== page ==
Averda, a waste and recycling company based in Dubai, has been approved by the U.S. International Development Finance Corporation (DFC) for a $ 45 million investment loan to develop, build and operate plastic recycling facilities in Africa and India. I did.
Averda CEO Malek Sukkar said investment support will accelerate the company’s “plans to build plastic recycling capacity in the markets it needs most.”
“The problem of plastic pollution is one of the major challenges of our time, and we are determined to build facilities and systems to collect, sort and recycle these materials locally so that they can be reused for manufacturing. Building local processing power is an important foundation of the circular economy that needs to be developed in all markets, including these emerging markets, “says Sukkar.
Samir Sharma, CFO of Averda, said: Our corporate growth strategy, Renew24, aims to expand sustainable waste treatment services over the next few years to ensure that as much waste as possible is diverted from landfills. increase. ”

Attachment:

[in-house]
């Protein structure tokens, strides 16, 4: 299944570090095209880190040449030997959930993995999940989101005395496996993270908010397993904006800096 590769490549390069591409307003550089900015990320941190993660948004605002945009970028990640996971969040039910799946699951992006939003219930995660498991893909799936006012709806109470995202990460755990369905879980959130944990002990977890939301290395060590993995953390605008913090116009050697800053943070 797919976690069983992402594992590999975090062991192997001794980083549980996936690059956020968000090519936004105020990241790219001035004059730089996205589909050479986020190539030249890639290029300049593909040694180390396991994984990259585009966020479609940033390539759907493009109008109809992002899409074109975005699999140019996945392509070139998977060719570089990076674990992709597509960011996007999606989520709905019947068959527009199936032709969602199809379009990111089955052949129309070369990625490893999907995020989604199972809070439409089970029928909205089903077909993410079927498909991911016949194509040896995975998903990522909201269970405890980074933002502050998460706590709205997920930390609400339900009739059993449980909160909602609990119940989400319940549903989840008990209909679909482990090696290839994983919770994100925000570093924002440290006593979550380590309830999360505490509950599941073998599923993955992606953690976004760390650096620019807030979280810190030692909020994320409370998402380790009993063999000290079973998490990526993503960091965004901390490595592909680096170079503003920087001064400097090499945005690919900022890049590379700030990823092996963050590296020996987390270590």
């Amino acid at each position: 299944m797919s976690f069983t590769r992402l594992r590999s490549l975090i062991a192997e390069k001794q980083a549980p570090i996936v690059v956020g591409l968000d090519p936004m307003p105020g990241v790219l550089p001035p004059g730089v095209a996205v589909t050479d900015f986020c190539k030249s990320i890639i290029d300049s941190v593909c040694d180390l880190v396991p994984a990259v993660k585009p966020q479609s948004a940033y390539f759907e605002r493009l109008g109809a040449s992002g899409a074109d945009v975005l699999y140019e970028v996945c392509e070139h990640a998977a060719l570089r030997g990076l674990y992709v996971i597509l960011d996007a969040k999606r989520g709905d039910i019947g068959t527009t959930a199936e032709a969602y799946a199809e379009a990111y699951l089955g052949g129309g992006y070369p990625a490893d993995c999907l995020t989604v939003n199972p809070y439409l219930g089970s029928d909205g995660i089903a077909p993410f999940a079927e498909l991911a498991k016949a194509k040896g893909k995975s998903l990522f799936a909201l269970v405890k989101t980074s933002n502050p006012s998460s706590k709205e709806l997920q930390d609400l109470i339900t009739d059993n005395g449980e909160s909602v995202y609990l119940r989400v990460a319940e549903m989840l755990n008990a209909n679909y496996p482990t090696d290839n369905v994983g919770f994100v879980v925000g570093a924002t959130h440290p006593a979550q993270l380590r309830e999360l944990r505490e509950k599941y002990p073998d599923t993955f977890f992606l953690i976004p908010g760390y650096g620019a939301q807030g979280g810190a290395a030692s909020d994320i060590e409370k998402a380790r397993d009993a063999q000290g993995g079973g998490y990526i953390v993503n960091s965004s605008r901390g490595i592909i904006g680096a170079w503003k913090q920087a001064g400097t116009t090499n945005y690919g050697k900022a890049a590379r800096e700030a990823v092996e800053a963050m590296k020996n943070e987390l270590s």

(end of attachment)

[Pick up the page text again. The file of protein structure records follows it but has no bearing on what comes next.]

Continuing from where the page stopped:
Excited to secure a $ 45 million investment loan from the U.S. @DFCgov To support the construction and operation of plastic recycling facilities in Africa and India. A distrust resolution for our approach and steps to build significant local processing power. https://t.co/OvMdlqHAAy pic.twitter.com/QiVdIKvEFX
— AVERDA (@averda) February 17, 2022
Sharma added that the investment loan, along with the green finance secured by HSBC, would accelerate its growth.
DFC’s board has included Averda’s project in the latest round of quarterly investment. It has invested more than $ 1.1 billion in innovative and promising development projects around the world.
“The major projects approved by DFC this quarter will help drive global efforts, including tackling climate crises, supporting inclusive growth and gender equality in developing countries,” said DFC CEO. Deputy Dev Jagadesan said.
https://gulfbusiness.com/dubais-averda-secures-45m-investment-from-us-firm-to-develop-recycling-facilities/ Dubai’s Averda has secured $ 45 million from a U.S. company to develop a recycling facility